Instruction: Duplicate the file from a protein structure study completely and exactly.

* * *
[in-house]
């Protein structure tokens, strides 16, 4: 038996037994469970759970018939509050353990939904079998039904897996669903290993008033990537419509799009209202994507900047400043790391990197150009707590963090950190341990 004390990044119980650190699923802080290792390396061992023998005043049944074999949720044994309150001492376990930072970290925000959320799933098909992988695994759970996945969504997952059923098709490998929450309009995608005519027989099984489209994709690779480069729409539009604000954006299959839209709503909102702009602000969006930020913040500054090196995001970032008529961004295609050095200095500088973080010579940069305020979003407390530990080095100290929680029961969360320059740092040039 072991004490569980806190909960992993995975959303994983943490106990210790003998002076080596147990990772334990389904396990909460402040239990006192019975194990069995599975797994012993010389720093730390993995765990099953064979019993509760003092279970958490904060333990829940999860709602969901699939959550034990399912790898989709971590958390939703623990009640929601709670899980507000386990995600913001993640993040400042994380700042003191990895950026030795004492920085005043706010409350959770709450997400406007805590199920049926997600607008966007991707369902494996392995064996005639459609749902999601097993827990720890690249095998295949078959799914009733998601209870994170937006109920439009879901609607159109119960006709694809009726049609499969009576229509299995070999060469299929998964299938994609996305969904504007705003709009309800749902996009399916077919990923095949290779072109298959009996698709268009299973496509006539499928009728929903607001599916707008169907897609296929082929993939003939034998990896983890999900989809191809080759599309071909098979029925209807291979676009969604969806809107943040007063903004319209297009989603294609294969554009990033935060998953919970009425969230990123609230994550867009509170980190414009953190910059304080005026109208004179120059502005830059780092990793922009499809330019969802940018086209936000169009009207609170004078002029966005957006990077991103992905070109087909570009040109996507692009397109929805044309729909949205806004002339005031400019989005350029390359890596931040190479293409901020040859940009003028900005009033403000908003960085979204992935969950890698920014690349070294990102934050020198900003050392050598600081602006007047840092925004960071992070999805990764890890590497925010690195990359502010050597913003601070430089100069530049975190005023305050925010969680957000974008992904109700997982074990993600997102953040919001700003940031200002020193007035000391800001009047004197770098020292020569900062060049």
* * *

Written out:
[in-house]
């Protein structure tokens, strides 16, 4: 038996037994469970759970018939509050353990939904079998039904897996669903290993008033990537419509799009209202994507900047400043790391990197150009707590963090950190341990 004390990044119980650190699923802080290792390396061992023998005043049944074999949720044994309150001492376990930072970290925000959320799933098909992988695994759970996945969504997952059923098709490998929450309009995608005519027989099984489209994709690779480069729409539009604000954006299959839209709503909102702009602000969006930020913040500054090196995001970032008529961004295609050095200095500088973080010579940069305020979003407390530990080095100290929680029961969360320059740092040039 072991004490569980806190909960992993995975959303994983943490106990210790003998002076080596147990990772334990389904396990909460402040239990006192019975194990069995599975797994012993010389720093730390993995765990099953064979019993509760003092279970958490904060333990829940999860709602969901699939959550034990399912790898989709971590958390939703623990009640929601709670899980507000386990995600913001993640993040400042994380700042003191990895950026030795004492920085005043706010409350959770709450997400406007805590199920049926997600607008966007991707369902494996392995064996005639459609749902999601097993827990720890690249095998295949078959799914009733998601209870994170937006109920439009879901609607159109119960006709694809009726049609499969009576229509299995070999060469299929998964299938994609996305969904504007705003709009309800749902996009399916077919990923095949290779072109298959009996698709268009299973496509006539499928009728929903607001599916707008169907897609296929082929993939003939034998990896983890999900989809191809080759599309071909098979029925209807291979676009969604969806809107943040007063903004319209297009989603294609294969554009990033935060998953919970009425969230990123609230994550867009509170980190414009953190910059304080005026109208004179120059502005830059780092990793922009499809330019969802940018086209936000169009009207609170004078002029966005957006990077991103992905070109087909570009040109996507692009397109929805044309729909949205806004002339005031400019989005350029390359890596931040190479293409901020040859940009003028900005009033403000908003960085979204992935969950890698920014690349070294990102934050020198900003050392050598600081602006007047840092925004960071992070999805990764890890590497925010690195990359502010050597913003601070430089100069530049975190005023305050925010969680957000974008992904109700997982074990993600997102953040919001700003940031200002020193007035000391800001009047004197770098020292020569900062060049």